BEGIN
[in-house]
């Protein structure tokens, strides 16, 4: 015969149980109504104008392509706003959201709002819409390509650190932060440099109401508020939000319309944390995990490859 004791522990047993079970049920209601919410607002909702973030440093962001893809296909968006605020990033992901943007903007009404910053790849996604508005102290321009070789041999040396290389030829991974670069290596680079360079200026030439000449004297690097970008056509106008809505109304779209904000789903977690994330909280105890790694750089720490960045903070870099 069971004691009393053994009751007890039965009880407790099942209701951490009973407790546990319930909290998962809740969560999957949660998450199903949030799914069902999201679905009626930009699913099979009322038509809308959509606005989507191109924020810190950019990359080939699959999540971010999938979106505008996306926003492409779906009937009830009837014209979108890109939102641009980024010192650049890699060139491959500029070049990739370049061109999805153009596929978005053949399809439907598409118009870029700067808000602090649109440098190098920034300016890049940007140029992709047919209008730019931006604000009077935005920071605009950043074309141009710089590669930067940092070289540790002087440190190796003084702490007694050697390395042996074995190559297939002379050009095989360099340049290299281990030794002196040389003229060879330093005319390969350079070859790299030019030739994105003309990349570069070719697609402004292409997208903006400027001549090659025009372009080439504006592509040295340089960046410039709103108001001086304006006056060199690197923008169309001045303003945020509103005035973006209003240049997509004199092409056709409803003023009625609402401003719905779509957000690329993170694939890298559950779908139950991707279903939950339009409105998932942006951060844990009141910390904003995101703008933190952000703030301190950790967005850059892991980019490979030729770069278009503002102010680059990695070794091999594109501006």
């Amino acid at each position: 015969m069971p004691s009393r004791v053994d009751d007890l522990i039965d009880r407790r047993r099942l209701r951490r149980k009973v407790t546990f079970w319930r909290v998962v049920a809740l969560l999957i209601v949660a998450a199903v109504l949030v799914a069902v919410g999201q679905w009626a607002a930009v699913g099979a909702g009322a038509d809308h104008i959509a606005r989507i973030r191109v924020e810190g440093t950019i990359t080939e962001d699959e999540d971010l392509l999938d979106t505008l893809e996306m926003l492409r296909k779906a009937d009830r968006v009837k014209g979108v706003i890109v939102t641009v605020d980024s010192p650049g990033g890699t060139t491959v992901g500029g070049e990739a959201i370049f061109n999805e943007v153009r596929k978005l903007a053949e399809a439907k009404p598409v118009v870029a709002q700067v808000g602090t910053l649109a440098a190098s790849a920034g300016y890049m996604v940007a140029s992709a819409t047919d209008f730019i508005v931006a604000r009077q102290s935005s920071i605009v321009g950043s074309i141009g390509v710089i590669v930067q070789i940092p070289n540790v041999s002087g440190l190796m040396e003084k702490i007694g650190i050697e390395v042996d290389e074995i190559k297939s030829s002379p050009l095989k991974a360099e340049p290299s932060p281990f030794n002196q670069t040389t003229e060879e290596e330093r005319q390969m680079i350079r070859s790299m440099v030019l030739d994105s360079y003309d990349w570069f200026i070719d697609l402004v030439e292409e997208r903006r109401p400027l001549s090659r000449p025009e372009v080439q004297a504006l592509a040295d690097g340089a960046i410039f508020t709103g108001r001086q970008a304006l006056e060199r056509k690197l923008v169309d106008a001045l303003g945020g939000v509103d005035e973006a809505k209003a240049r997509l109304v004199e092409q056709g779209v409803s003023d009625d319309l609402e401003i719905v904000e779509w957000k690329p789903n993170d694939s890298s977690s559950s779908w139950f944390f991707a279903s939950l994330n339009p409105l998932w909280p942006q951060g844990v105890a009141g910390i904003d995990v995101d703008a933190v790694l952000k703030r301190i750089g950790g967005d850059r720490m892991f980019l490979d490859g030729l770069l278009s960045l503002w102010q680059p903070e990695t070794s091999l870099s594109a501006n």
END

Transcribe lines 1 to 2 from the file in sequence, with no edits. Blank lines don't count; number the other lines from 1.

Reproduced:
[in-house]
């Protein structure tokens, strides 16, 4: 015969149980109504104008392509706003959201709002819409390509650190932060440099109401508020939000319309944390995990490859 004791522990047993079970049920209601919410607002909702973030440093962001893809296909968006605020990033992901943007903007009404910053790849996604508005102290321009070789041999040396290389030829991974670069290596680079360079200026030439000449004297690097970008056509106008809505109304779209904000789903977690994330909280105890790694750089720490960045903070870099 069971004691009393053994009751007890039965009880407790099942209701951490009973407790546990319930909290998962809740969560999957949660998450199903949030799914069902999201679905009626930009699913099979009322038509809308959509606005989507191109924020810190950019990359080939699959999540971010999938979106505008996306926003492409779906009937009830009837014209979108890109939102641009980024010192650049890699060139491959500029070049990739370049061109999805153009596929978005053949399809439907598409118009870029700067808000602090649109440098190098920034300016890049940007140029992709047919209008730019931006604000009077935005920071605009950043074309141009710089590669930067940092070289540790002087440190190796003084702490007694050697390395042996074995190559297939002379050009095989360099340049290299281990030794002196040389003229060879330093005319390969350079070859790299030019030739994105003309990349570069070719697609402004292409997208903006400027001549090659025009372009080439504006592509040295340089960046410039709103108001001086304006006056060199690197923008169309001045303003945020509103005035973006209003240049997509004199092409056709409803003023009625609402401003719905779509957000690329993170694939890298559950779908139950991707279903939950339009409105998932942006951060844990009141910390904003995101703008933190952000703030301190950790967005850059892991980019490979030729770069278009503002102010680059990695070794091999594109501006």